Amid North McAllen’s strip malls and sprawling new subdivisions, the group’s activities stick out like a sore thumb. Each year for example – or at least until last year – the Peace and Justice group helped a Pastor’s for Peace caravan make their way into Mexico, loading it up with supplies and medicines bound for distribution in Cuba and Latin America.

Parked at the North McAllen church, that Pastors for Peace bus with the hand-painted messages draping it’s sides was as conspicuous as a tie-dyed T-shirt in a tuxedo shop. Pastors for Peace, a special ministry of the Interreligious Foundation for Community Organization, delivers tons of humanitarian aid to Latin America and the Caribbean each year. But the Holy Spirit church, because of the changes brought about by Father Brum, will no longer serve as a pit stop for the Pastors for Peace caravan en route to Mexico and the rest of Latin America.

On April 13, Peace and Justice will gather without the blessing of their parish for their annual “Way of the Cross” walk through the City of McAllen. The group stops at the federal courthouse, where they pray for those who have died under the death penalty. They stop at a clinic, where they pray for the Valley’s sick and uninsured. They stop at a bus station, where they pray for those who have difficulty finding labor because of their lack of transportation. And they kneel in front of a bar, where they pray for the rise of the fallen, as Christ fell and rose from the cross.

This Way of the Cross traces painful paths that mankind takes through life, according to the group, but it also boldly pinpoints problems in the social fabric of the Rio Grande Valley. Like Christ, who wandered the Earth while spreading his message of forgiveness, this Peace and Justice group without a home continues their work in celebration of the Holy Spirit, they said. “You can’t lock the Holy Spirit inside the walls of a church,” said Gerard Vaello, an advertising agent and member of the group for three years. For now, this renegade group of Christian activists is managing to hold together just fine. Like the earliest of Christians, their work and message needs no roof, only the ears and hearts of anyone willing to give peace a chance.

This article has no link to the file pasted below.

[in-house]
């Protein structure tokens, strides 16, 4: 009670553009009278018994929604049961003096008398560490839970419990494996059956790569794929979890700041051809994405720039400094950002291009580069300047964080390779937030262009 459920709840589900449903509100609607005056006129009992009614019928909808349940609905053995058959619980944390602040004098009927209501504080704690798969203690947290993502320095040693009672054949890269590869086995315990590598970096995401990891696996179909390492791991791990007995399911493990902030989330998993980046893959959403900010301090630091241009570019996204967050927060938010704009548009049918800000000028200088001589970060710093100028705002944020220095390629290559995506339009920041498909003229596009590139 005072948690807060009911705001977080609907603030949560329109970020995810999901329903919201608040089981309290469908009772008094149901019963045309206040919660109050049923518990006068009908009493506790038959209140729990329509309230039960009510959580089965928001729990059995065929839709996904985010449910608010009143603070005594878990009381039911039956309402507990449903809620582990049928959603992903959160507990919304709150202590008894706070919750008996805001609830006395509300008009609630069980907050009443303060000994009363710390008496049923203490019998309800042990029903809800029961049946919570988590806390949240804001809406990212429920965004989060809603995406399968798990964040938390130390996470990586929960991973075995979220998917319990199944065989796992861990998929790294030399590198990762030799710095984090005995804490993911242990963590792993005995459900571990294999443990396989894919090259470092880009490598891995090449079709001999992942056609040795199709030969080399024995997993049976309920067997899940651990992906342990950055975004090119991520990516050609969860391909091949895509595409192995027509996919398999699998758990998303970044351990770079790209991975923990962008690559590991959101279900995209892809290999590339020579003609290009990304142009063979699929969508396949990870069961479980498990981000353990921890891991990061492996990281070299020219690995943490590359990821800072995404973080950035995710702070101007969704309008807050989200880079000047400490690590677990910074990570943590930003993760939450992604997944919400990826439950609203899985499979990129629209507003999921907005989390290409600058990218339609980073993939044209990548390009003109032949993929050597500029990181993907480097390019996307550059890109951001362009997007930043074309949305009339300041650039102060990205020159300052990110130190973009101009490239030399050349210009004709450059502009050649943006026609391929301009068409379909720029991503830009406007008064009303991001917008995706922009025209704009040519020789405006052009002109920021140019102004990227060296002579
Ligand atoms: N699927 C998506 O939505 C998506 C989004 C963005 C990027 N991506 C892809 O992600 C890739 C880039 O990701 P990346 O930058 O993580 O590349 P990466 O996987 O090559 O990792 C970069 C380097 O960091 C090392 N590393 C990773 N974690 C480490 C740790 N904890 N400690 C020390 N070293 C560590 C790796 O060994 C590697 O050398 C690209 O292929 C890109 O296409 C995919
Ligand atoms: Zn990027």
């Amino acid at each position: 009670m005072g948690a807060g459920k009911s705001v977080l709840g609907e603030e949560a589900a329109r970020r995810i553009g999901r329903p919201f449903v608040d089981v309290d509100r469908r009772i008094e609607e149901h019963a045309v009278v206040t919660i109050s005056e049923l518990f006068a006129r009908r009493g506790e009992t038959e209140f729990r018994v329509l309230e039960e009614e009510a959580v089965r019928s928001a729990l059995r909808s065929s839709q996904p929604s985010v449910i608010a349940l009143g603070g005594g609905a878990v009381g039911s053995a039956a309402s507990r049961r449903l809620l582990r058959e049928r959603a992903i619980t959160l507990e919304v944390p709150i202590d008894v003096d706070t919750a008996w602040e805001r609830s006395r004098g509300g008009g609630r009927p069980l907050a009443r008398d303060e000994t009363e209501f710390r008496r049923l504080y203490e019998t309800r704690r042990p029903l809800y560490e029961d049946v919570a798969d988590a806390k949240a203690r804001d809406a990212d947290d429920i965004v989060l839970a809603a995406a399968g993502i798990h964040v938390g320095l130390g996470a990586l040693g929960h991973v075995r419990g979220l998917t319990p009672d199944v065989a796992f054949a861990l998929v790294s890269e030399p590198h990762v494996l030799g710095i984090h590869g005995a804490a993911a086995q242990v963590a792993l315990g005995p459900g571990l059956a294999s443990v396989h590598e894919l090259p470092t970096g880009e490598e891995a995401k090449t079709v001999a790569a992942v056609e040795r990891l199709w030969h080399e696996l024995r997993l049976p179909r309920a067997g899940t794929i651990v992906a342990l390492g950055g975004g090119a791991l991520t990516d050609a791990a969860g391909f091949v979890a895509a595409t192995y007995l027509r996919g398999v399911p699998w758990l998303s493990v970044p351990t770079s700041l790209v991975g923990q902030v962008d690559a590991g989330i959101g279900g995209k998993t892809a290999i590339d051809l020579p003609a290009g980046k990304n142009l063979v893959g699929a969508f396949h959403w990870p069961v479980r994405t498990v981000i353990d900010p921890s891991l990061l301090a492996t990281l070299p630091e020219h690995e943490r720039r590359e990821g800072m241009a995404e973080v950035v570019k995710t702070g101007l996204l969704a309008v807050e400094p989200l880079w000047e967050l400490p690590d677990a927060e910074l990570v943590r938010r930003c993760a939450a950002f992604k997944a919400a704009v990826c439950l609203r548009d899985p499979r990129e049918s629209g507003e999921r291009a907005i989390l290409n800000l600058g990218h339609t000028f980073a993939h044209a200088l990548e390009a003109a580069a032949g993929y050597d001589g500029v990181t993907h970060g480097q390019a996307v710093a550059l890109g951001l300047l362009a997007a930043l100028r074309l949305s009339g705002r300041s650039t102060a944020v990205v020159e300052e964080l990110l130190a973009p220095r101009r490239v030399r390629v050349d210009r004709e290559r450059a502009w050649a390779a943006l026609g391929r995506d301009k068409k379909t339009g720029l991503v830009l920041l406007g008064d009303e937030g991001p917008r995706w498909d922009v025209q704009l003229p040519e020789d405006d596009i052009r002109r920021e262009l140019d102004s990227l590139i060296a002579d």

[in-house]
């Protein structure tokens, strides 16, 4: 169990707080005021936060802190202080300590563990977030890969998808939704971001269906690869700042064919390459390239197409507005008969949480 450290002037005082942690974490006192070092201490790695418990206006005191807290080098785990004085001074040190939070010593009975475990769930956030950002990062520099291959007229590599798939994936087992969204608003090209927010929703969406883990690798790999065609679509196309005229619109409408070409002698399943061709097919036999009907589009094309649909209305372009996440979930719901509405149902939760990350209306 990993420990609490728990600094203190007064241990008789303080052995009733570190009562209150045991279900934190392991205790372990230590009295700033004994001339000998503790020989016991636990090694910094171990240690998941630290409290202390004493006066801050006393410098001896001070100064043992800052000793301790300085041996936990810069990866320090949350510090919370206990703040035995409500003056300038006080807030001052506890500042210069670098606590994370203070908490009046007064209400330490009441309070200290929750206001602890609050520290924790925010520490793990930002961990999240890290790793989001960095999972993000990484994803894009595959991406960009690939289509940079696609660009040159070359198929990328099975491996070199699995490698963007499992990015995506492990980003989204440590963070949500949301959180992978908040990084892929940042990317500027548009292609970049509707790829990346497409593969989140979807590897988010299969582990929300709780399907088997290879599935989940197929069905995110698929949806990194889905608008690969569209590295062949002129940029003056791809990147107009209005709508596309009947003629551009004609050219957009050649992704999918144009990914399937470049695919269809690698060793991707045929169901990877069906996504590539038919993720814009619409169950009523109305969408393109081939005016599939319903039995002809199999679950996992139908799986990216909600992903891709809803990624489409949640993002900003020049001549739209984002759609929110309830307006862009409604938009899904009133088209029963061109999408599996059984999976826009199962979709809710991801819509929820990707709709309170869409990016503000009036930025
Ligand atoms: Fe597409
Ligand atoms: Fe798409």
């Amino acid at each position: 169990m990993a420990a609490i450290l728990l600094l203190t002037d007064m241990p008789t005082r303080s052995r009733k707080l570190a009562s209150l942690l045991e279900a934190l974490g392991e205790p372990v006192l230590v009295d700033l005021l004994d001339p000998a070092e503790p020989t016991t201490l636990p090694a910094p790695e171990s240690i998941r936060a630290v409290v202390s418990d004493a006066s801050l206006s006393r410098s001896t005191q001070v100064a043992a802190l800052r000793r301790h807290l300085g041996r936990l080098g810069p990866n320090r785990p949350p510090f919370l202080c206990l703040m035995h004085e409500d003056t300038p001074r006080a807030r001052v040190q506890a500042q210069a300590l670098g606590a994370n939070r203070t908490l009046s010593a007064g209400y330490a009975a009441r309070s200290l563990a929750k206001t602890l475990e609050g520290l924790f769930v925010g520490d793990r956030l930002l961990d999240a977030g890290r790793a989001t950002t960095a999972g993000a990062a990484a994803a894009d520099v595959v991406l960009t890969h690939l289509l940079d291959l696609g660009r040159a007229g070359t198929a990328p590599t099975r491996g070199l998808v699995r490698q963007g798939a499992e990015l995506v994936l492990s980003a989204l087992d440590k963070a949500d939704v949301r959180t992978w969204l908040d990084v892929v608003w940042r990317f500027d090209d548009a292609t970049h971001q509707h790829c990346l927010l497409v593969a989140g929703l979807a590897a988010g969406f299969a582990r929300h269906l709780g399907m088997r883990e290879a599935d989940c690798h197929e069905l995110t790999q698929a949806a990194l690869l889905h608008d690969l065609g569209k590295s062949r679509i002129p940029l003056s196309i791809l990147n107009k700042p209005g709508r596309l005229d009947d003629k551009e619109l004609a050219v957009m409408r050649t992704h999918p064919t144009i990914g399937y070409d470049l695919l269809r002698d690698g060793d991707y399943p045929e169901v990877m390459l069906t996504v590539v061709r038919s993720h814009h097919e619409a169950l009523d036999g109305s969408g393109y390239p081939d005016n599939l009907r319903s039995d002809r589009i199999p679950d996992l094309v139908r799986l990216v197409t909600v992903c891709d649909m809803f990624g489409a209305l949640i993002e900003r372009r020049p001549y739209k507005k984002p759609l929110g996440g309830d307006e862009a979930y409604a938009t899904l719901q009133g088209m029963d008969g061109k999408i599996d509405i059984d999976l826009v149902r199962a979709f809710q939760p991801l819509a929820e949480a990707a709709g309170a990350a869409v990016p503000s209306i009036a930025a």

Note: If you would like to contribute a posting or a comment to this site, please send it to:, with "Holy Spirit" in your title line. You may also e-mail this article to a friend simply by clicking on the little envelope below.

Tuesday, April 04, 2006

Newsletter of 04/02/06

Somos el Cuerpo de Cristo
Thoughts from Some Fellow Parishioners of Holy Spirit
April 2, 2006

“Fight they will, we are certain. And they may win some, lose some and even come to some acceptable compromise in others. In the end, however, as has occurred in nearly every other step they’ve taken along the agonizing path of this scandal, the bishops will be left with the same fundamental problem: a lack of trust and credibility within the Catholic community and in the wider culture. There will remain the overwhelming perception that their apologies and words of concern are for show and that what they most deeply care about is protecting their own positions and maintaining the institutional status quo….